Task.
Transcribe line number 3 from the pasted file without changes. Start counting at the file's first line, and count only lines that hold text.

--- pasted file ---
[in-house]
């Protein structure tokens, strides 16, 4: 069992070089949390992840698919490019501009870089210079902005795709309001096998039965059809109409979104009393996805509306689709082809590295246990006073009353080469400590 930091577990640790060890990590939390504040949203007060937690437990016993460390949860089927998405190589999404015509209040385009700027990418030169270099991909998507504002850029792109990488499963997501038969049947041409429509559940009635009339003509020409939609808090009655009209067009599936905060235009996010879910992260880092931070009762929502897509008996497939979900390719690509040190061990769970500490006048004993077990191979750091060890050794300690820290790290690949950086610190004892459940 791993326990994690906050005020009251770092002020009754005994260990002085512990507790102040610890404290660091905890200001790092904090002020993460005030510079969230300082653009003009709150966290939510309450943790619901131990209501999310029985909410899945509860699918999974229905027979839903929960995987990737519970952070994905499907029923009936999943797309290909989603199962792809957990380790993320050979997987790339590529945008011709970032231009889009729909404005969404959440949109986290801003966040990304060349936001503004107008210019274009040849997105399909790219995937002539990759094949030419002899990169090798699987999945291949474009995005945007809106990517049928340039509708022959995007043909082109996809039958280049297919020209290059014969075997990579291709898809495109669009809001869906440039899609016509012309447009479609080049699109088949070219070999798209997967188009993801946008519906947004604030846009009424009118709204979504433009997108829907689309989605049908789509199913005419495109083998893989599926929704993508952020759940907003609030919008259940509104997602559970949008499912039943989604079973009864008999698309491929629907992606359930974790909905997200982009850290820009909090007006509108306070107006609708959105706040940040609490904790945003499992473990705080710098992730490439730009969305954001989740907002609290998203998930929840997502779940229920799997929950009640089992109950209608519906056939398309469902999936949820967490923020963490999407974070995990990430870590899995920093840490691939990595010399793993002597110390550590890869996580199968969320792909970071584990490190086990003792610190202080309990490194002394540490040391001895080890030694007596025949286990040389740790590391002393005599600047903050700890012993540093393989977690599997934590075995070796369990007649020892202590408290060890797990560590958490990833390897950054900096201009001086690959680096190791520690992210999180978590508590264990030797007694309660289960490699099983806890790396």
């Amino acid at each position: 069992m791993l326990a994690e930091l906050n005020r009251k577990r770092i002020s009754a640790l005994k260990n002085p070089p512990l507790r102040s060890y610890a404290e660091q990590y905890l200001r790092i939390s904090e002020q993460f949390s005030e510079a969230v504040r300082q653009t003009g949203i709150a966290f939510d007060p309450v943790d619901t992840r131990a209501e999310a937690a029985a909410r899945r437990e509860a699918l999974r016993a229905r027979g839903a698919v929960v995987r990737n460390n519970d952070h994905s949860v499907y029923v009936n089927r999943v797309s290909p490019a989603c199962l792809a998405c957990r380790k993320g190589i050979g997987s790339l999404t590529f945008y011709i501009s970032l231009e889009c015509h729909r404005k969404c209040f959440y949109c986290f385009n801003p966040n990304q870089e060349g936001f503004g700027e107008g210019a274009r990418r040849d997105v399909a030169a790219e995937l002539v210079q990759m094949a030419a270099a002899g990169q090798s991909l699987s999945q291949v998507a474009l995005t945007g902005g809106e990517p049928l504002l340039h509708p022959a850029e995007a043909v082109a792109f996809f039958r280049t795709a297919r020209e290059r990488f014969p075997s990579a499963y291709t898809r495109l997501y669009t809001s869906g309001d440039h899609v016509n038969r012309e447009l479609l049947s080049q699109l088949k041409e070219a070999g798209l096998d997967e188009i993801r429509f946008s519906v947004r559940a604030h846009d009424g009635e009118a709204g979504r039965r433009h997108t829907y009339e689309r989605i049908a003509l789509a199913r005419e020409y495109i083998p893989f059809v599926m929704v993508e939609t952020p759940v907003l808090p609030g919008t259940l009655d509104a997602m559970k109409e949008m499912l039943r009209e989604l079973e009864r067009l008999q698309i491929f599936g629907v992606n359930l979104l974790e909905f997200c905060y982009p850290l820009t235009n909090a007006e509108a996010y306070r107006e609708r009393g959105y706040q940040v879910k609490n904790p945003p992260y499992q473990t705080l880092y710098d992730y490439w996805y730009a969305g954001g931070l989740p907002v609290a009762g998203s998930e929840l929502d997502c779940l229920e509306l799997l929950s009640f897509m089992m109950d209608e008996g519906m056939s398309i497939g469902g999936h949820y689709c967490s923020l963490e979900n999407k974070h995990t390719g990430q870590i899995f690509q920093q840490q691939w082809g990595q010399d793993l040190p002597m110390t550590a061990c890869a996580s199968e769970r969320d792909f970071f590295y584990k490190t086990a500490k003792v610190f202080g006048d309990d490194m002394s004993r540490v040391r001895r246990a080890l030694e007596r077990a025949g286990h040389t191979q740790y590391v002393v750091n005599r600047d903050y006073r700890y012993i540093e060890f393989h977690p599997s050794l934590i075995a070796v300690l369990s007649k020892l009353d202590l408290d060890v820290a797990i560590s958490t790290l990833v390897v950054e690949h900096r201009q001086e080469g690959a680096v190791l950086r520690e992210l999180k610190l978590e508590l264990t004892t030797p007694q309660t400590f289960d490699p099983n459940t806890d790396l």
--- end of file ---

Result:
């Amino acid at each position: 069992m791993l326990a994690e930091l906050n005020r009251k577990r770092i002020s009754a640790l005994k260990n002085p070089p512990l507790r102040s060890y610890a404290e660091q990590y905890l200001r790092i939390s904090e002020q993460f949390s005030e510079a969230v504040r300082q653009t003009g949203i709150a966290f939510d007060p309450v943790d619901t992840r131990a209501e999310a937690a029985a909410r899945r437990e509860a699918l999974r016993a229905r027979g839903a698919v929960v995987r990737n460390n519970d952070h994905s949860v499907y029923v009936n089927r999943v797309s290909p490019a989603c199962l792809a998405c957990r380790k993320g190589i050979g997987s790339l999404t590529f945008y011709i501009s970032l231009e889009c015509h729909r404005k969404c209040f959440y949109c986290f385009n801003p966040n990304q870089e060349g936001f503004g700027e107008g210019a274009r990418r040849d997105v399909a030169a790219e995937l002539v210079q990759m094949a030419a270099a002899g990169q090798s991909l699987s999945q291949v998507a474009l995005t945007g902005g809106e990517p049928l504002l340039h509708p022959a850029e995007a043909v082109a792109f996809f039958r280049t795709a297919r020209e290059r990488f014969p075997s990579a499963y291709t898809r495109l997501y669009t809001s869906g309001d440039h899609v016509n038969r012309e447009l479609l049947s080049q699109l088949k041409e070219a070999g798209l096998d997967e188009i993801r429509f946008s519906v947004r559940a604030h846009d009424g009635e009118a709204g979504r039965r433009h997108t829907y009339e689309r989605i049908a003509l789509a199913r005419e020409y495109i083998p893989f059809v599926m929704v993508e939609t952020p759940v907003l808090p609030g919008t259940l009655d509104a997602m559970k109409e949008m499912l039943r009209e989604l079973e009864r067009l008999q698309i491929f599936g629907v992606n359930l979104l974790e909905f997200c905060y982009p850290l820009t235009n909090a007006e509108a996010y306070r107006e609708r009393g959105y706040q940040v879910k609490n904790p945003p992260y499992q473990t705080l880092y710098d992730y490439w996805y730009a969305g954001g931070l989740p907002v609290a009762g998203s998930e929840l929502d997502c779940l229920e509306l799997l929950s009640f897509m089992m109950d209608e008996g519906m056939s398309i497939g469902g999936h949820y689709c967490s923020l963490e979900n999407k974070h995990t390719g990430q870590i899995f690509q920093q840490q691939w082809g990595q010399d793993l040190p002597m110390t550590a061990c890869a996580s199968e769970r969320d792909f970071f590295y584990k490190t086990a500490k003792v610190f202080g006048d309990d490194m002394s004993r540490v040391r001895r246990a080890l030694e007596r077990a025949g286990h040389t191979q740790y590391v002393v750091n005599r600047d903050y006073r700890y012993i540093e060890f393989h977690p599997s050794l934590i075995a070796v300690l369990s007649k020892l009353d202590l408290d060890v820290a797990i560590s958490t790290l990833v390897v950054e690949h900096r201009q001086e080469g690959a680096v190791l950086r520690e992210l999180k610190l978590e508590l264990t004892t030797p007694q309660t400590f289960d490699p099983n459940t806890d790396l």